A young couple recently contacted me for advice about moving to Denver from Des Moines, Iowa. Both had strong marketable skills and good experience, so job offers came readily. They love Colorado and were eager to embrace the active lifestyle and the local culture.
The problem was the cost of living.
Rents were through the roof, they said. Salaries … not so much.
They didn’t relish making a long commute to work to live in an apartment they could better afford. The whole apartment-hunting experience was giving them second thoughts about the wisdom of coming to Colorado.
It’s hardly news that housing costs have soared across the Front Range and in Colorado’s resort towns. Recent studies found apartment rents in the Denver area increased 14% to 25% from 2021 to 2022. And they weren’t cheap before that.
Average rent in Denver is estimated at around $2,000 a month for 841 square feet, about twice what they would pay for the same space in Des Moines.
For a young couple, making car payments and paying off student loans, it’s a heavy lift. For a single parent with a couple of kids, it can be soul-crushing.
So, I admire the advocates and state legislators working to try to address the situation. Rep. Javier Mabrey, in particular, has stepped up and said that something must be done.
Building more housing is a long-term approach, he has said, but in the meantime, communities should have the ability to institute rent controls to stabilize prices and protect renters from being victimized by greedy landlords.
It sounds good. And as much as I’d like to believe rent controls would be the magic bullet, I’m afraid the research overwhelmingly suggests otherwise.
My friend, Rebecca Diamond, professor of economics at Stanford and director of the Cities, Housing and Society Lab, has crunched the numbers from cities that have employed rent controls and found disturbing, unintended consequences.
Sure, the immediate effect for renters is helpful. Rent increases are limited. Tenants are not constantly at risk of being priced out of their homes and displaced from neighborhoods where they have developed friendships and support systems.
What’s wrong with that?
Well, nothing, except Diamond and her colleagues have found that over time rent control actually “decreases affordability, fuels gentrification and creates negative spillovers on the surrounding neighborhood.”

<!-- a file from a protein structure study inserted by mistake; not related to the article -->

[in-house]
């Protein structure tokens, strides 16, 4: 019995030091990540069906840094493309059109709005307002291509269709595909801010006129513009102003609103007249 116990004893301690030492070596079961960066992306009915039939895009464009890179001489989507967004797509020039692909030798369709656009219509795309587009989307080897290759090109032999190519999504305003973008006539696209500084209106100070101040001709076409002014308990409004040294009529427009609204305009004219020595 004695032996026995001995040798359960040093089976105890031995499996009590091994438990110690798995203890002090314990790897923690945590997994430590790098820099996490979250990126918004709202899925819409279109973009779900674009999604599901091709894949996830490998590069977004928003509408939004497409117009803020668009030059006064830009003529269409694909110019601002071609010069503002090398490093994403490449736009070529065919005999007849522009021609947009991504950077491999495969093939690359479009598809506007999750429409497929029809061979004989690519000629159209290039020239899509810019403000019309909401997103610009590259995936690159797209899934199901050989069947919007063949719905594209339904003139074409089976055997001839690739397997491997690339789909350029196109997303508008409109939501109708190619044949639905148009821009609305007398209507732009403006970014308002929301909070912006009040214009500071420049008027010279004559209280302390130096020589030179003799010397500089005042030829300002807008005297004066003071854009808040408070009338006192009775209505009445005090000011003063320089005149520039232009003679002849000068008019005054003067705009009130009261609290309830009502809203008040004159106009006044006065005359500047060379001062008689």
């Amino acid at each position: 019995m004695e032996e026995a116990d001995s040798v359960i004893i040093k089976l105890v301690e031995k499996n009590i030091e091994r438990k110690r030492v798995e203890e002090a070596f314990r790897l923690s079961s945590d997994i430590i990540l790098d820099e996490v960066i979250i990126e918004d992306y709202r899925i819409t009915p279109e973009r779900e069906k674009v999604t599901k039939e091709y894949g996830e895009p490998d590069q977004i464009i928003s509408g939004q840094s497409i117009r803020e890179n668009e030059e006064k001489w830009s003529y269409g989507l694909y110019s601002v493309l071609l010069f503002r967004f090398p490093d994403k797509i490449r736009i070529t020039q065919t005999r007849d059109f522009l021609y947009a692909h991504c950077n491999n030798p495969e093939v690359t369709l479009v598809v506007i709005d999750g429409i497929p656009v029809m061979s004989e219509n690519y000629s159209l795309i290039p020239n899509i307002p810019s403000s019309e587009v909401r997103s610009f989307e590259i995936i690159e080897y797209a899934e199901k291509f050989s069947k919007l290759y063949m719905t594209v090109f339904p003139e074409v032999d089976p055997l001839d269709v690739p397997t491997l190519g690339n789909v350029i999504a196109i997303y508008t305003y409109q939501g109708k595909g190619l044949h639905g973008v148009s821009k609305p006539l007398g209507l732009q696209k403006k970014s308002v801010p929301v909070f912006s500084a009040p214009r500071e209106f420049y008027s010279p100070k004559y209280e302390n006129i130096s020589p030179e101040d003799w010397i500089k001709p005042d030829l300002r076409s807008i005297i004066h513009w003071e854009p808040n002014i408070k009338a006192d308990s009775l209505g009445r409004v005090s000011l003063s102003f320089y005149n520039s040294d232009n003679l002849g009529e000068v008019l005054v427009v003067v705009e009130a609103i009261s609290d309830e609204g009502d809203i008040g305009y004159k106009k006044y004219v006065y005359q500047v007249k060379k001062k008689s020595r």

The evidence in Cambridge, Mass., and San Francisco offers a cautionary tale.
After 24 years of controls, rents at the units in Cambridge were 40% below those of unregulated units. Tenants in rent-controlled buildings in San Francisco had similar savings.
Seriously, if you scored one of those units, you figured you were golden.
But face it, our sacred market economy is stubbornly resistant to control.
Over time, the rent controls incentivized landlords, whose incomes obviously had stalled, to convert the units to condos, to move into the units themselves so they could legally evict the tenants, or simply to pay renters to move out so they could build new apartment complexes that would be exempt from control.
Other landlords continued to operate their buildings under the controls, but reduced building maintenance and services, allowing them to fall into increasing disrepair as income from the properties declined. Then, when the controls inevitably were lifted, the landlords often would tear down the units and replace them with — you guessed it — high-end housing.
Ultimately, the measures reduced the number of renters living in modestly priced apartments, and increased housing stock for higher-income residents who bought the condos or moved into the fancy new apartments built by landlords determined to escape the rent controls.
“It appears rent control has actually contributed to the gentrification of San Francisco, the exact opposite of the policy’s intended goal,” Diamond concluded in a 2018 piece for the Brookings Institution. “Indeed, by simultaneously bringing in higher income residents and preventing displacement of minorities, rent control has contributed to widening income inequality of the city.”
While rent control appears to be a well-intentioned idea whose time has passed, Diamond suggests old-fashioned subsidies or tax credits might be a more effective strategy for maintaining the supply of modest housing and keeping renters from losing their homes.
Subsidizing housing is hardly a new idea. Housing vouchers for low-income families were accepted policy for decades until the budgets for them were slashed by the Reagan administration in the 1980s. Consequently, one of the enduring legacies of the Reagan years is the chronic homelessness plaguing American cities.
While Rep. Mabrey and his colleagues may have to go back to the drawing board to find real relief for beleaguered renters in a town without pity, it’s good to know that somebody is paying attention to the problem that threatens to sabotage our economy and our quality of life.
Oh, and as for the young couple from Des Moines, they decided to throw caution to the wind and follow their hearts. They found an apartment on the east side of Denver and moved in just in time for a decidedly Iowa style snowstorm to turn the neighborhood streets into skating rinks.
With two jobs, a little luck and some penny-pinching, they just might be able to pay the rent and still have money left for a day of snowshoeing in the mountains.
Talk about a warm Colorado welcome ….
Diane Carman is a Denver communications consultant.
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